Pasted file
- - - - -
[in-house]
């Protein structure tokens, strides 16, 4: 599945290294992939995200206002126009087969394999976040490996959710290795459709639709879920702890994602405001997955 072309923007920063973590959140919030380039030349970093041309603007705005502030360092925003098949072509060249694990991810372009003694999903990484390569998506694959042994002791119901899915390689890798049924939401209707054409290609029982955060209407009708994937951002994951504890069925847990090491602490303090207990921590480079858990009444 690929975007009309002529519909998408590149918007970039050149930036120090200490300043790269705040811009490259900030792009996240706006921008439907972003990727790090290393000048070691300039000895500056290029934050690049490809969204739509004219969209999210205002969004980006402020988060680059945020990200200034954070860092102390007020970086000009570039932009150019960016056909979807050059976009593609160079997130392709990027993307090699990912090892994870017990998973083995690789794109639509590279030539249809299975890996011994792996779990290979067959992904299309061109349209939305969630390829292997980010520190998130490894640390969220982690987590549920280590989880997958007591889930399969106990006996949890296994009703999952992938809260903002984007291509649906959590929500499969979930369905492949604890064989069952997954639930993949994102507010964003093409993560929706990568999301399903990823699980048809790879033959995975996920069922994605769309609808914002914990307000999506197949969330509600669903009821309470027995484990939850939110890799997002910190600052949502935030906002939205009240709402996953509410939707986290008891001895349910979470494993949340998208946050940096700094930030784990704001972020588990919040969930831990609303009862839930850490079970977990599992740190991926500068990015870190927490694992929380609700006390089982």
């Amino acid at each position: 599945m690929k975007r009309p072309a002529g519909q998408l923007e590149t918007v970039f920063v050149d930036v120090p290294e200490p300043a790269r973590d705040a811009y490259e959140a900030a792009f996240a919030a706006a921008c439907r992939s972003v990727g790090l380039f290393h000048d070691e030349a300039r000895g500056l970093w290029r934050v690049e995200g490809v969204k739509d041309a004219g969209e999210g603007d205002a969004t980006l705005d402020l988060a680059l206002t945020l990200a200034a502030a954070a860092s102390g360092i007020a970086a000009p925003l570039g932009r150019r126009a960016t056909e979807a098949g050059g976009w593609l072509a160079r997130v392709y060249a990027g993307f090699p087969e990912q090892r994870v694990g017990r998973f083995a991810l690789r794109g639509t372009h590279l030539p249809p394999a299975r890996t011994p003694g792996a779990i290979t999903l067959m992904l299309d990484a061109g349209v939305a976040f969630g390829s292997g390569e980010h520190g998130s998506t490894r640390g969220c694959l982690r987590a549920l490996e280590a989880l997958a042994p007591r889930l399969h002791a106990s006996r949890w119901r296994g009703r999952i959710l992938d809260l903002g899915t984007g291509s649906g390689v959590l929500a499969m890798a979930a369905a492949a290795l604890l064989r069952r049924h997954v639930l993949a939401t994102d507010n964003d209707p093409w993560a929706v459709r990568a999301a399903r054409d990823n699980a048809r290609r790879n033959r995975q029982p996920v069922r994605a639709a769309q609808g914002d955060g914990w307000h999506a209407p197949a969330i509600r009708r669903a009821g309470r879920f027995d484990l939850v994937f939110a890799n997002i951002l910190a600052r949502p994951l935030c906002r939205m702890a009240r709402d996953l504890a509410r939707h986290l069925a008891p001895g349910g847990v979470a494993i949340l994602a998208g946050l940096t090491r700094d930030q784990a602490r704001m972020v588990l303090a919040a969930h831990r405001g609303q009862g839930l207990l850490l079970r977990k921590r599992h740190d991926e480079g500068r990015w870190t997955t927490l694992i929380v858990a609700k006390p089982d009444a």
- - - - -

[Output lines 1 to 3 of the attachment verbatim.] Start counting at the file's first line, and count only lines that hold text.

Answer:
[in-house]
């Protein structure tokens, strides 16, 4: 599945290294992939995200206002126009087969394999976040490996959710290795459709639709879920702890994602405001997955 072309923007920063973590959140919030380039030349970093041309603007705005502030360092925003098949072509060249694990991810372009003694999903990484390569998506694959042994002791119901899915390689890798049924939401209707054409290609029982955060209407009708994937951002994951504890069925847990090491602490303090207990921590480079858990009444 690929975007009309002529519909998408590149918007970039050149930036120090200490300043790269705040811009490259900030792009996240706006921008439907972003990727790090290393000048070691300039000895500056290029934050690049490809969204739509004219969209999210205002969004980006402020988060680059945020990200200034954070860092102390007020970086000009570039932009150019960016056909979807050059976009593609160079997130392709990027993307090699990912090892994870017990998973083995690789794109639509590279030539249809299975890996011994792996779990290979067959992904299309061109349209939305969630390829292997980010520190998130490894640390969220982690987590549920280590989880997958007591889930399969106990006996949890296994009703999952992938809260903002984007291509649906959590929500499969979930369905492949604890064989069952997954639930993949994102507010964003093409993560929706990568999301399903990823699980048809790879033959995975996920069922994605769309609808914002914990307000999506197949969330509600669903009821309470027995484990939850939110890799997002910190600052949502935030906002939205009240709402996953509410939707986290008891001895349910979470494993949340998208946050940096700094930030784990704001972020588990919040969930831990609303009862839930850490079970977990599992740190991926500068990015870190927490694992929380609700006390089982």
């Amino acid at each position: 599945m690929k975007r009309p072309a002529g519909q998408l923007e590149t918007v970039f920063v050149d930036v120090p290294e200490p300043a790269r973590d705040a811009y490259e959140a900030a792009f996240a919030a706006a921008c439907r992939s972003v990727g790090l380039f290393h000048d070691e030349a300039r000895g500056l970093w290029r934050v690049e995200g490809v969204k739509d041309a004219g969209e999210g603007d205002a969004t980006l705005d402020l988060a680059l206002t945020l990200a200034a502030a954070a860092s102390g360092i007020a970086a000009p925003l570039g932009r150019r126009a960016t056909e979807a098949g050059g976009w593609l072509a160079r997130v392709y060249a990027g993307f090699p087969e990912q090892r994870v694990g017990r998973f083995a991810l690789r794109g639509t372009h590279l030539p249809p394999a299975r890996t011994p003694g792996a779990i290979t999903l067959m992904l299309d990484a061109g349209v939305a976040f969630g390829s292997g390569e980010h520190g998130s998506t490894r640390g969220c694959l982690r987590a549920l490996e280590a989880l997958a042994p007591r889930l399969h002791a106990s006996r949890w119901r296994g009703r999952i959710l992938d809260l903002g899915t984007g291509s649906g390689v959590l929500a499969m890798a979930a369905a492949a290795l604890l064989r069952r049924h997954v639930l993949a939401t994102d507010n964003d209707p093409w993560a929706v459709r990568a999301a399903r054409d990823n699980a048809r290609r790879n033959r995975q029982p996920v069922r994605a639709a769309q609808g914002d955060g914990w307000h999506a209407p197949a969330i509600r009708r669903a009821g309470r879920f027995d484990l939850v994937f939110a890799n997002i951002l910190a600052r949502p994951l935030c906002r939205m702890a009240r709402d996953l504890a509410r939707h986290l069925a008891p001895g349910g847990v979470a494993i949340l994602a998208g946050l940096t090491r700094d930030q784990a602490r704001m972020v588990l303090a919040a969930h831990r405001g609303q009862g839930l207990l850490l079970r977990k921590r599992h740190d991926e480079g500068r990015w870190t997955t927490l694992i929380v858990a609700k006390p089982d009444a």